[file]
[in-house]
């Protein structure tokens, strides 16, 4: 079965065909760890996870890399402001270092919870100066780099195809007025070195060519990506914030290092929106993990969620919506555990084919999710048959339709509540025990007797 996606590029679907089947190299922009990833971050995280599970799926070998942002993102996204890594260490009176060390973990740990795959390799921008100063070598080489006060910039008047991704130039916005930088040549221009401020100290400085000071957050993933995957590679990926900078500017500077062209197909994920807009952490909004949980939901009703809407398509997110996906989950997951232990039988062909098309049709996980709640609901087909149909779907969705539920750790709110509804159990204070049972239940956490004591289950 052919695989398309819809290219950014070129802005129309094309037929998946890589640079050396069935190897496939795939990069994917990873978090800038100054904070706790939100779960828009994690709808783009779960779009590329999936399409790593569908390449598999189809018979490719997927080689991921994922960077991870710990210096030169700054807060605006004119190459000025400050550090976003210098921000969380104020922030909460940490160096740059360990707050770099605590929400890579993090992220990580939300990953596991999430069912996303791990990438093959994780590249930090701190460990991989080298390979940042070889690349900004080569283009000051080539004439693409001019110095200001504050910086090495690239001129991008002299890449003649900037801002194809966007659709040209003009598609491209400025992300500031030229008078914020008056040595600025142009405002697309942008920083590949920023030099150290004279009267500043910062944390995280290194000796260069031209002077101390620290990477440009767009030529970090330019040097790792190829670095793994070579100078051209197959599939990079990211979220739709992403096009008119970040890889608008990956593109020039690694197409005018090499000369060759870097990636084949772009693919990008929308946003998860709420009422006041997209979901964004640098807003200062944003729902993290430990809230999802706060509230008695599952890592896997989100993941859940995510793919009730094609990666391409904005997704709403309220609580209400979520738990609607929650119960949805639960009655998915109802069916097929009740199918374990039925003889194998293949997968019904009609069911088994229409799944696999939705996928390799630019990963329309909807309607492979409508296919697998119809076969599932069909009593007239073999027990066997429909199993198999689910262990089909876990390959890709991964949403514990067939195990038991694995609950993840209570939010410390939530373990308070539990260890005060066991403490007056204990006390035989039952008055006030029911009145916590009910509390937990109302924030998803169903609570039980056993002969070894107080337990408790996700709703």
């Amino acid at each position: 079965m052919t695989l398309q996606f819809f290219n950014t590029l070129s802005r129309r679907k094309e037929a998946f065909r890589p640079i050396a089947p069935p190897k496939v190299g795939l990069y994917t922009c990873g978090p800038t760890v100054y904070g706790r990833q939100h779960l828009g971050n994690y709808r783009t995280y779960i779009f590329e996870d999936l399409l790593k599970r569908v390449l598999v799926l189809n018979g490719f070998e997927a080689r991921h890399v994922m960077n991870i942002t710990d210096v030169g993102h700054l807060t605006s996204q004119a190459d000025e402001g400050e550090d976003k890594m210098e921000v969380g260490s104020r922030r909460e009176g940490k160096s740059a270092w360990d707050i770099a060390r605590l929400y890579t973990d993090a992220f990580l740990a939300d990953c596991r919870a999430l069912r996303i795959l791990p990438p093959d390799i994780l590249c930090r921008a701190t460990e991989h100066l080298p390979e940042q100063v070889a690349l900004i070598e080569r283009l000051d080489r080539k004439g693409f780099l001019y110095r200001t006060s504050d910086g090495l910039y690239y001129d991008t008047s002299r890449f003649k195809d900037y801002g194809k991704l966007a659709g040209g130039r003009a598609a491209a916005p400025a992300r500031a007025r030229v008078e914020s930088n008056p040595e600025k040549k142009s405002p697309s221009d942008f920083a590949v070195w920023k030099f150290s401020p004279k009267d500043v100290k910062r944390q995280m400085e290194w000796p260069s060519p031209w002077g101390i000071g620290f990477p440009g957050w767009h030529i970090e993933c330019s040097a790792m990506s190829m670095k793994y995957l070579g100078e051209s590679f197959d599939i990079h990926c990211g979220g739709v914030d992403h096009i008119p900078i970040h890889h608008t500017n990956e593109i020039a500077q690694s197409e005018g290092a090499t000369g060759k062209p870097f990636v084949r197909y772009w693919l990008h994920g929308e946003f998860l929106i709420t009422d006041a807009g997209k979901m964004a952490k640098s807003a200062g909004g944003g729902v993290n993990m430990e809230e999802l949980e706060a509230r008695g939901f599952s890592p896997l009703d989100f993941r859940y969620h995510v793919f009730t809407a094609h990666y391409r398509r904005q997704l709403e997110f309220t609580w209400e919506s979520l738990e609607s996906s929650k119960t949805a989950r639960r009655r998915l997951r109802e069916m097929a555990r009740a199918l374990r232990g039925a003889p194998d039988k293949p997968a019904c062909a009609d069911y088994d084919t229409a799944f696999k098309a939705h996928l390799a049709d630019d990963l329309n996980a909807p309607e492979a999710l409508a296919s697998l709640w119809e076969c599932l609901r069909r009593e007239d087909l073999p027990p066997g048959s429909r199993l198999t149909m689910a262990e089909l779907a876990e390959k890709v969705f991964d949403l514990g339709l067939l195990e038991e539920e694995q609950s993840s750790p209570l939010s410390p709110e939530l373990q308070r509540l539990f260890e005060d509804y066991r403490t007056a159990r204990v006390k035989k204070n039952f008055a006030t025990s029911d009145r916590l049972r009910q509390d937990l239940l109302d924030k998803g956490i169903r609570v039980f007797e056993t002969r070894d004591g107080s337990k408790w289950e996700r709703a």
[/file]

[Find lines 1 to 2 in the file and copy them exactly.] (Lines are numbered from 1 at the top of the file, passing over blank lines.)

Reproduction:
[in-house]
């Protein structure tokens, strides 16, 4: 079965065909760890996870890399402001270092919870100066780099195809007025070195060519990506914030290092929106993990969620919506555990084919999710048959339709509540025990007797 996606590029679907089947190299922009990833971050995280599970799926070998942002993102996204890594260490009176060390973990740990795959390799921008100063070598080489006060910039008047991704130039916005930088040549221009401020100290400085000071957050993933995957590679990926900078500017500077062209197909994920807009952490909004949980939901009703809407398509997110996906989950997951232990039988062909098309049709996980709640609901087909149909779907969705539920750790709110509804159990204070049972239940956490004591289950 052919695989398309819809290219950014070129802005129309094309037929998946890589640079050396069935190897496939795939990069994917990873978090800038100054904070706790939100779960828009994690709808783009779960779009590329999936399409790593569908390449598999189809018979490719997927080689991921994922960077991870710990210096030169700054807060605006004119190459000025400050550090976003210098921000969380104020922030909460940490160096740059360990707050770099605590929400890579993090992220990580939300990953596991999430069912996303791990990438093959994780590249930090701190460990991989080298390979940042070889690349900004080569283009000051080539004439693409001019110095200001504050910086090495690239001129991008002299890449003649900037801002194809966007659709040209003009598609491209400025992300500031030229008078914020008056040595600025142009405002697309942008920083590949920023030099150290004279009267500043910062944390995280290194000796260069031209002077101390620290990477440009767009030529970090330019040097790792190829670095793994070579100078051209197959599939990079990211979220739709992403096009008119970040890889608008990956593109020039690694197409005018090499000369060759870097990636084949772009693919990008929308946003998860709420009422006041997209979901964004640098807003200062944003729902993290430990809230999802706060509230008695599952890592896997989100993941859940995510793919009730094609990666391409904005997704709403309220609580209400979520738990609607929650119960949805639960009655998915109802069916097929009740199918374990039925003889194998293949997968019904009609069911088994229409799944696999939705996928390799630019990963329309909807309607492979409508296919697998119809076969599932069909009593007239073999027990066997429909199993198999689910262990089909876990390959890709991964949403514990067939195990038991694995609950993840209570939010410390939530373990308070539990260890005060066991403490007056204990006390035989039952008055006030029911009145916590009910509390937990109302924030998803169903609570039980056993002969070894107080337990408790996700709703």